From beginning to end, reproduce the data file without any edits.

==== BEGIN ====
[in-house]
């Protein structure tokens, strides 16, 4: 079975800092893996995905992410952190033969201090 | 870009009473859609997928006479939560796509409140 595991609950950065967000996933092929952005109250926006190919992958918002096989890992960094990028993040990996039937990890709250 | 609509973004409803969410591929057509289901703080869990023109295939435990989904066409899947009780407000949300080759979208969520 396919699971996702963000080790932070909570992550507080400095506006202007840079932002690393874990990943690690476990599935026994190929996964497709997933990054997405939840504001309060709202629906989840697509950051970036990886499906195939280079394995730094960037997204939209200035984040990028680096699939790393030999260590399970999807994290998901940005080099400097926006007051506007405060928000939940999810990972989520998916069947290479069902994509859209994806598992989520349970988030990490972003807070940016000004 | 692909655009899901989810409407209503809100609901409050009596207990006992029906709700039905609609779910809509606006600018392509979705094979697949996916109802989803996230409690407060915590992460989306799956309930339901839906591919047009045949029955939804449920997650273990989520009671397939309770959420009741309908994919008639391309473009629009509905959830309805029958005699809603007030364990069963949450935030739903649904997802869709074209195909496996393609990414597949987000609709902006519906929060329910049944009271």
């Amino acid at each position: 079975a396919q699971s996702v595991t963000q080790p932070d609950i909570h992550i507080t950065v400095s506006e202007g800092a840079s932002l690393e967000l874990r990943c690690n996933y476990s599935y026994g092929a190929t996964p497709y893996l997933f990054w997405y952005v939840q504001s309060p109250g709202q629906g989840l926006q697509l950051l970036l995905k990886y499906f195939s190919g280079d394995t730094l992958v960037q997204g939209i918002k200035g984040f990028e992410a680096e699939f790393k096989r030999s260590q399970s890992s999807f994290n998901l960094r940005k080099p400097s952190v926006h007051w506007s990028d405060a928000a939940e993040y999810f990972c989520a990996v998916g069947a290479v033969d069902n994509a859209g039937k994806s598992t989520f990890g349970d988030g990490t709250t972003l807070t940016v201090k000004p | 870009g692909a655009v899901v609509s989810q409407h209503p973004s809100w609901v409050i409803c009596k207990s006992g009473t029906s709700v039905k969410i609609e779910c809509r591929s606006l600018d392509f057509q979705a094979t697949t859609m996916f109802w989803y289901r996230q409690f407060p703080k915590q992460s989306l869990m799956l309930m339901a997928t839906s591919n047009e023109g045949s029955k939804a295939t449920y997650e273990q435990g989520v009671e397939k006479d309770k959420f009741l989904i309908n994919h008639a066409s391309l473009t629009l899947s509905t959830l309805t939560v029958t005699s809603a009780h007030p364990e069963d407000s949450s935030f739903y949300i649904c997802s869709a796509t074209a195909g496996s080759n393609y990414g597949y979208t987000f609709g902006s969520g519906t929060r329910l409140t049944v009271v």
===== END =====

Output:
[in-house]
């Protein structure tokens, strides 16, 4: 079975800092893996995905992410952190033969201090 | 870009009473859609997928006479939560796509409140 595991609950950065967000996933092929952005109250926006190919992958918002096989890992960094990028993040990996039937990890709250 | 609509973004409803969410591929057509289901703080869990023109295939435990989904066409899947009780407000949300080759979208969520 396919699971996702963000080790932070909570992550507080400095506006202007840079932002690393874990990943690690476990599935026994190929996964497709997933990054997405939840504001309060709202629906989840697509950051970036990886499906195939280079394995730094960037997204939209200035984040990028680096699939790393030999260590399970999807994290998901940005080099400097926006007051506007405060928000939940999810990972989520998916069947290479069902994509859209994806598992989520349970988030990490972003807070940016000004 | 692909655009899901989810409407209503809100609901409050009596207990006992029906709700039905609609779910809509606006600018392509979705094979697949996916109802989803996230409690407060915590992460989306799956309930339901839906591919047009045949029955939804449920997650273990989520009671397939309770959420009741309908994919008639391309473009629009509905959830309805029958005699809603007030364990069963949450935030739903649904997802869709074209195909496996393609990414597949987000609709902006519906929060329910049944009271």
């Amino acid at each position: 079975a396919q699971s996702v595991t963000q080790p932070d609950i909570h992550i507080t950065v400095s506006e202007g800092a840079s932002l690393e967000l874990r990943c690690n996933y476990s599935y026994g092929a190929t996964p497709y893996l997933f990054w997405y952005v939840q504001s309060p109250g709202q629906g989840l926006q697509l950051l970036l995905k990886y499906f195939s190919g280079d394995t730094l992958v960037q997204g939209i918002k200035g984040f990028e992410a680096e699939f790393k096989r030999s260590q399970s890992s999807f994290n998901l960094r940005k080099p400097s952190v926006h007051w506007s990028d405060a928000a939940e993040y999810f990972c989520a990996v998916g069947a290479v033969d069902n994509a859209g039937k994806s598992t989520f990890g349970d988030g990490t709250t972003l807070t940016v201090k000004p | 870009g692909a655009v899901v609509s989810q409407h209503p973004s809100w609901v409050i409803c009596k207990s006992g009473t029906s709700v039905k969410i609609e779910c809509r591929s606006l600018d392509f057509q979705a094979t697949t859609m996916f109802w989803y289901r996230q409690f407060p703080k915590q992460s989306l869990m799956l309930m339901a997928t839906s591919n047009e023109g045949s029955k939804a295939t449920y997650e273990q435990g989520v009671e397939k006479d309770k959420f009741l989904i309908n994919h008639a066409s391309l473009t629009l899947s509905t959830l309805t939560v029958t005699s809603a009780h007030p364990e069963d407000s949450s935030f739903y949300i649904c997802s869709a796509t074209a195909g496996s080759n393609y990414g597949y979208t987000f609709g902006s969520g519906t929060r329910l409140t049944v009271v």